NH misclassification fines shed light on multi-state workforce concerns

Firms doing business in other states should be aware of differing laws

Charla Bizios Stevens

A Massachusetts construction company working on a hotel project in Keene was recently hit with more than $64,000 in fines after an audit conducted by the New Hampshire Department of Labor. The bulk of the fines were related to the misclassification of employees as independent contractors, but there were also a number of recordkeeping violations found.

It is clear that a significant percentage of the fines were the result of the employer trying to pass individuals off as independent contractors, a very difficult burden to meet under New Hampshire state law and an issue which has plagued the construction industry for years. The result of the audit and the fines imposed on the company, however, showcase how difficult it is for businesses that typically do not operate in a state to establish a workforce there and be in compliance with state laws.

In comparison to many other states, New Hampshire is highly regulated and has a myriad of state laws and regulations governing the employer-employee relationship. Not only do these laws differ from state to state, they also co-exist with federal laws addressing the same issues, but sometimes in different ways.

From a national chain with locations in every state, to a small business with remote employees working from their homes to a small construction company that decides to cross the border to take on a project, it is incumbent on the business to be fully aware of the laws that govern interaction with a workforce. Failure to do so can result in civil fines and penalties, or worse – lawsuits by aggrieved employees. This is not an easy task, as in most states, the information is not neatly contained in one place.

By way of example, more than 25 states, counties and municipalities have enacted paid sick leave legislation, and the requirements differ. Many states, including New Hampshire and Massachusetts, have laws indicating when a terminated employee needs to paid, but the time frames are not the same.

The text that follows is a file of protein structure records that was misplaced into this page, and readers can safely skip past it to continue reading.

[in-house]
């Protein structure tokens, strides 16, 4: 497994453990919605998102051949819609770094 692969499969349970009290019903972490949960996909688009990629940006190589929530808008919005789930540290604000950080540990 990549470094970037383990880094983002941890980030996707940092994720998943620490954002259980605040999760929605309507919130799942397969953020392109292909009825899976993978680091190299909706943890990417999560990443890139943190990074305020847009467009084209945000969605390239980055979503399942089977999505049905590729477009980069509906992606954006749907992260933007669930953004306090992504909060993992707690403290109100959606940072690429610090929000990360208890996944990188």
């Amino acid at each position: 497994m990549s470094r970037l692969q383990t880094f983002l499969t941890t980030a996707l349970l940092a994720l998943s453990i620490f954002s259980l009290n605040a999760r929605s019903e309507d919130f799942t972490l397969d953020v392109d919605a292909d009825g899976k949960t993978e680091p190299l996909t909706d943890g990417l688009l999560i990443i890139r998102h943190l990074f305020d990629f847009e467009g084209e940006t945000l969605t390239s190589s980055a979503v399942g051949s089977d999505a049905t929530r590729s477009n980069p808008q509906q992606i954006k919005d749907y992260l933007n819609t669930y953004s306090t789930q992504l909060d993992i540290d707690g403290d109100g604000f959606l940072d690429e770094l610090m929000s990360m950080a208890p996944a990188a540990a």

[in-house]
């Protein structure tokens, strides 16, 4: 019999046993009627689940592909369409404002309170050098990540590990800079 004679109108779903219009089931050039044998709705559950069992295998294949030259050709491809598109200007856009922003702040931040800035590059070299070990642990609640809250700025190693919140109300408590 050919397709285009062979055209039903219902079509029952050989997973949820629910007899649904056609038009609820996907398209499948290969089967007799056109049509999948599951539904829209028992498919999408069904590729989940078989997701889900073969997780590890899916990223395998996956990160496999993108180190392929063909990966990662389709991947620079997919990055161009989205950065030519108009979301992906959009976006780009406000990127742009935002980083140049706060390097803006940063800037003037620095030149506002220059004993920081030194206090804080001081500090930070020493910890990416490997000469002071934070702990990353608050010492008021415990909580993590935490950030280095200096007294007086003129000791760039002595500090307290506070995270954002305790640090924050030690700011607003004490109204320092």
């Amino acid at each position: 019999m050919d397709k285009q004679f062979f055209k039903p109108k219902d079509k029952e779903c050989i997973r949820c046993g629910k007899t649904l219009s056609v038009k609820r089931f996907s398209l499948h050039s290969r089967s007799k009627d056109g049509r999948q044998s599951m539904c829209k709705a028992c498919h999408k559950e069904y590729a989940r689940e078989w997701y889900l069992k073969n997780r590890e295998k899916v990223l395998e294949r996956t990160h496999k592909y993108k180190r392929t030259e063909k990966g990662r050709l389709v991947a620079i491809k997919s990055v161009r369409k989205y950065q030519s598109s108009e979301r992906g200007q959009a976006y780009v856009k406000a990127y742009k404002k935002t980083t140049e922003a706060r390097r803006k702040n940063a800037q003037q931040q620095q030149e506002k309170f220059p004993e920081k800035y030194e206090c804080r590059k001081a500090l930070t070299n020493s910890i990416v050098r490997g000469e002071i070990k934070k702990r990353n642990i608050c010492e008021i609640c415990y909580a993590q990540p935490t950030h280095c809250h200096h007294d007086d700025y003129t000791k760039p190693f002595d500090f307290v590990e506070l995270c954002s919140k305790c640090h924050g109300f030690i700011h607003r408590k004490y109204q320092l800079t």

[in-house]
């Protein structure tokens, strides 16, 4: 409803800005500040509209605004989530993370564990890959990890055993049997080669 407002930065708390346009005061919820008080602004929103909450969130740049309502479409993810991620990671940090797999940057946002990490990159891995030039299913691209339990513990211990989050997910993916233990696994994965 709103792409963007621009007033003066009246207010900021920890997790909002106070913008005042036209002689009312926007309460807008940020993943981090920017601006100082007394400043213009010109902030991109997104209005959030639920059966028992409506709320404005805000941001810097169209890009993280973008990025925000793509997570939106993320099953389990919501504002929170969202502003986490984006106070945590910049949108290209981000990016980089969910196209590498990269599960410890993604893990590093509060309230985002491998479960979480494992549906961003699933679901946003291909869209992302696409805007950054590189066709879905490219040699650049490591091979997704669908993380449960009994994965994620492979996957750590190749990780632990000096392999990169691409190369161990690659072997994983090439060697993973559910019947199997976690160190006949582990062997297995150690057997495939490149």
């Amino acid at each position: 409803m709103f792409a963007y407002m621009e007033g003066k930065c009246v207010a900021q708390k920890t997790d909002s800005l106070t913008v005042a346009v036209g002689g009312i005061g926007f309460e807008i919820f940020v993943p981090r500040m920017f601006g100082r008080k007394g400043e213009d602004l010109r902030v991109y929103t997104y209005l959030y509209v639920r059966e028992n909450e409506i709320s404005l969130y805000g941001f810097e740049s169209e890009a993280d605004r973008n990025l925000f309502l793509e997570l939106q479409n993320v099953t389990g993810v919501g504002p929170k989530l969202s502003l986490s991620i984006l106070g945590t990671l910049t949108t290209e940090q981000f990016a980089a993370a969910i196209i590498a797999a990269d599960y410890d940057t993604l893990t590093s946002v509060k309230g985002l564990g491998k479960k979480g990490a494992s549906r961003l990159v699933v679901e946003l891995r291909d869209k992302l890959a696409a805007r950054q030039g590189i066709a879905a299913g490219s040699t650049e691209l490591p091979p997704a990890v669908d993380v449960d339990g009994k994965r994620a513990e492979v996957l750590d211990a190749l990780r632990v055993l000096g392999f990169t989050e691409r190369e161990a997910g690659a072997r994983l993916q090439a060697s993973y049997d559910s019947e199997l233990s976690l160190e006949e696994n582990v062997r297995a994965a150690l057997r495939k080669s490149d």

How does a company with a multi-state workforce manage these issues?

  • Businesses should consult with experienced employment counsel when considering a move to a new state. Being proactive by reviewing recordkeeping requirements, parental leave laws, regulations about time off is critical and can avoid trouble.
  • Employers should be particularly vigilant if the company does not have a strong management or HR presence in a state where it employs people. Attention to detail, knowledge of the workforce and the issues that may arise and proactive business sense are critical.
  • It is a good idea for the business to become invested in the local community where it does business. Interacting with local human resource and business organizations as well as the chamber of commerce will make business representatives aware of workforce challenges facing local businesses and give insight into the particular laws or regulations which challenge employers the most.
  • It is also important to read! Subscribing to blogs and newsletters, even reading the local papers, can provide important information about upcoming or recent changes in the law.

Most importantly, companies doing business in one state should not assume that what they have done there will be acceptable, even across the border in a neighboring state. The law that is most protective to the employee will apply when two potentially applicable laws collide, and it is critical to know both sets of laws to stay out of legal trouble.

Charla Bizios Stevens, chair of the Employment Law Practice Group at the law firm of McLane Middleton, can be reached at charla.stevens@mclane.com or followed on Twitter at @charlastevens.

Categories: Legal

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